Stevie was still on my mind the next day when I went to the MOCA show “Cameron: Songs for the Witch Woman,” the first survey of work by the Los Angeles artist Marjorie Cameron, a key figure in L.A.’s postwar art scene. Cameron’s art is as beguiling as her backstory. She belonged to a group of Angelenos whose extracurriculars make Fleetwood Mac’s ’70s coke binges look downright tame in comparison. Cameron was an Iowa-born woman who joined the WAVES and was promoted quickly to draw military maps for the joint chiefs of staff and sew costumes for U.S. propaganda films, before becoming a disenchanted conscientious objector and dropping out. Cameron moved to Pasadena and entered into a love affair as fated and doomed as Stevie and Lindsey’s: She married Jet Propulsion Labs cofounder Jack Parsons, a rocket engineer who practiced Thelema — the occult religious movement founded by Aleister Crowley. Although skeptical at first, Cameron eventually began to regard herself as the “Elemental woman” Parsons believed her to be. He confessed that he and future Scientology founder Lafayette Ron Hubbard had summoned Cameron in a sex magick ritual called “the Babalon Working,” meant to attract a worthy partner for Parsons. When the striking, strange, flame-haired Cameron walked into the Agape Lodge — the Pasadena-based OTO branch lorded over by Parsons at Crowley’s command, Parsons believed she was the living incarnation of the Thelemite goddess named Babalon.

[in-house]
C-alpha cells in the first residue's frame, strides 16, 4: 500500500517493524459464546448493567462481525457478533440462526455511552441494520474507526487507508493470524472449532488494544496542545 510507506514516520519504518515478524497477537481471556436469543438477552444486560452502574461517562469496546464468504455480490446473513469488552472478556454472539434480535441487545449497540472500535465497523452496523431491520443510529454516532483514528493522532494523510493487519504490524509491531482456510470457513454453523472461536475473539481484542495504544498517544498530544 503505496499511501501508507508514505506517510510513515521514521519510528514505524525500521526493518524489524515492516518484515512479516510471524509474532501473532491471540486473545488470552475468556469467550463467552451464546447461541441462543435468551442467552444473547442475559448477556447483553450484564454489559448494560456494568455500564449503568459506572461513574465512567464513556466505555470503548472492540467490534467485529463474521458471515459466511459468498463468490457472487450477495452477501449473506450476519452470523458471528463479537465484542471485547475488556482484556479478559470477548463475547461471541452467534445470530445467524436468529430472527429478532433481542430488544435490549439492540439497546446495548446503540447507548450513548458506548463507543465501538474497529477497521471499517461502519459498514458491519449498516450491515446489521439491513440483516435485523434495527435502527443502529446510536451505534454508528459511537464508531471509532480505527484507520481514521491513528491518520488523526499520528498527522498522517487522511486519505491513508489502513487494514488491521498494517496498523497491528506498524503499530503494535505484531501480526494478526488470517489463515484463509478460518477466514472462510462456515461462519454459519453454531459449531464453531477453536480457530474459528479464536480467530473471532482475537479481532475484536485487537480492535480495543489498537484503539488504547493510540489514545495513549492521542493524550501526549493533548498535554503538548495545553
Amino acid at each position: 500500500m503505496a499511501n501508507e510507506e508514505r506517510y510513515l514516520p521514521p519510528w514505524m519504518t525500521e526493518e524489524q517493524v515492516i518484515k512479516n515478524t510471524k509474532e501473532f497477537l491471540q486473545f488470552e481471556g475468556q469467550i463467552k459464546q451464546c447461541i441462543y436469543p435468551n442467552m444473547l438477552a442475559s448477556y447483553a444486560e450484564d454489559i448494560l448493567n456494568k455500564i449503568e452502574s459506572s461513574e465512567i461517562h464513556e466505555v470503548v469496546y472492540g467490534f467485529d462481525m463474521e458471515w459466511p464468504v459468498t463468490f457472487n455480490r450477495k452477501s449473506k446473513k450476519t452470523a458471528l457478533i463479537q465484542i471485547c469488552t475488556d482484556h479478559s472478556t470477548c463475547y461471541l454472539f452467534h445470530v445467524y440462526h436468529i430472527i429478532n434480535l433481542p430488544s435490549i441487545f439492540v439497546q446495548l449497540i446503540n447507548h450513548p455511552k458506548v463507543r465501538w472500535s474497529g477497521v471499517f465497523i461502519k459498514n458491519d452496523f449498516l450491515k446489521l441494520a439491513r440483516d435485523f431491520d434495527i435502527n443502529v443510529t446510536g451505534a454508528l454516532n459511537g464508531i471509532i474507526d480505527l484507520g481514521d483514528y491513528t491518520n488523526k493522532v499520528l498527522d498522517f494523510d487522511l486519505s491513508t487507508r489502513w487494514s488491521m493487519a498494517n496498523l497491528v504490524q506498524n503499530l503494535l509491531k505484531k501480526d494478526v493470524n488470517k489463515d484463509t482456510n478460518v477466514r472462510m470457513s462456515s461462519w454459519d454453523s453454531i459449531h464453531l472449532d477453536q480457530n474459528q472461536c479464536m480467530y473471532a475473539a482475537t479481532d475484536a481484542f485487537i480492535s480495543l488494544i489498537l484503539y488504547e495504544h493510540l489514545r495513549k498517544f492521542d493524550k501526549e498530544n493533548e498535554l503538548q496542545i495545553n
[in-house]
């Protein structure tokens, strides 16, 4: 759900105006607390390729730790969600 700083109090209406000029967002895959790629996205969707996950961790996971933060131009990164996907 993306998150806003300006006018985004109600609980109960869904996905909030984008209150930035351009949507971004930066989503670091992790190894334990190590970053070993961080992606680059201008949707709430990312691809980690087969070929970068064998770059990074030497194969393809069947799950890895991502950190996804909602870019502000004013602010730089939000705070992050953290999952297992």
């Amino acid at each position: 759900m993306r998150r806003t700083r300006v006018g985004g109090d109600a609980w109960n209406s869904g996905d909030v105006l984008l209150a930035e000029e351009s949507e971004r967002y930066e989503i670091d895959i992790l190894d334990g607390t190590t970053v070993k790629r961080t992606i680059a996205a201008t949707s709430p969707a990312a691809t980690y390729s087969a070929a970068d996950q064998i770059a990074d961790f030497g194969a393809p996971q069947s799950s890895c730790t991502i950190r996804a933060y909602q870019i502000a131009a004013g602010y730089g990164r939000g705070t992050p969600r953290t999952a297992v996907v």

Cameron’s artwork and persona is dark, gothic, kinetic, sometimes romantic, and an obvious precursor to Stevie’s. Cameron’s eerie illustrations look like Aubrey Beardsley on acid. When soul mate Parsons died while constructing explosives for a film studio, Cameron destroyed most of her artwork and moved to the desert. She then moved through the L.A. artists’ communities of Venice Beach and Topanga Canyon, meeting and influencing movers and shakers in the emerging Beat scene. She played the “Scarlet Woman” in Kenneth Anger’s Inauguration of the Pleasure Dome and the “Water Witch” in Curtis Harrington’s Night Tide alongside a young Dennis Hopper. She exchanged letters with Joseph Campbell. She had a drawing displayed at L.A.’s ultra-hip Ferus Gallery in 1957 that got the show shut down by the LAPD for being obscene. Called “Peyote Vision,” the image depicts a woman on all fours, her snake-like tongue flicked out in ecstasy, as a demonic figure rails her from behind. Cameron’s otherworldly aura and fringed, diaphanous clothes are the blueprint that legions of Los Angeles witchy women have followed since. Encountering Cameron’s work for the first time was like encountering Stevie’s. You mean you are allowed to be that powerful and cool? You can live your life as an adventure whose hero is you, like male artists?
Just as Cameron did, Nicks has served as an inspirational figure to younger generations of artists, a den hen with a strong protective instinct for all the people she cares about. Women like Cameron and Nicks make a strong case for the importance of witches in our culture — village elders with knowledge to impart, female artists whose very existence becomes a sort of life map you can look to as inspiration for your own. When you discover artists of the past like Marjorie Cameron, Mina Loy, Julia Margaret Cameron, or Louise Bourgeois, women who insisted on going their own way, it suddenly feels like there’s a golden thread that runs through everything. Nicks may not cast proper spells, but when she incants “time cast a spell on you, but you won’t forget me,” everyone shivers with recognition. It’s enough to make even the fiercest skeptic believe that sometimes crystal visions are real.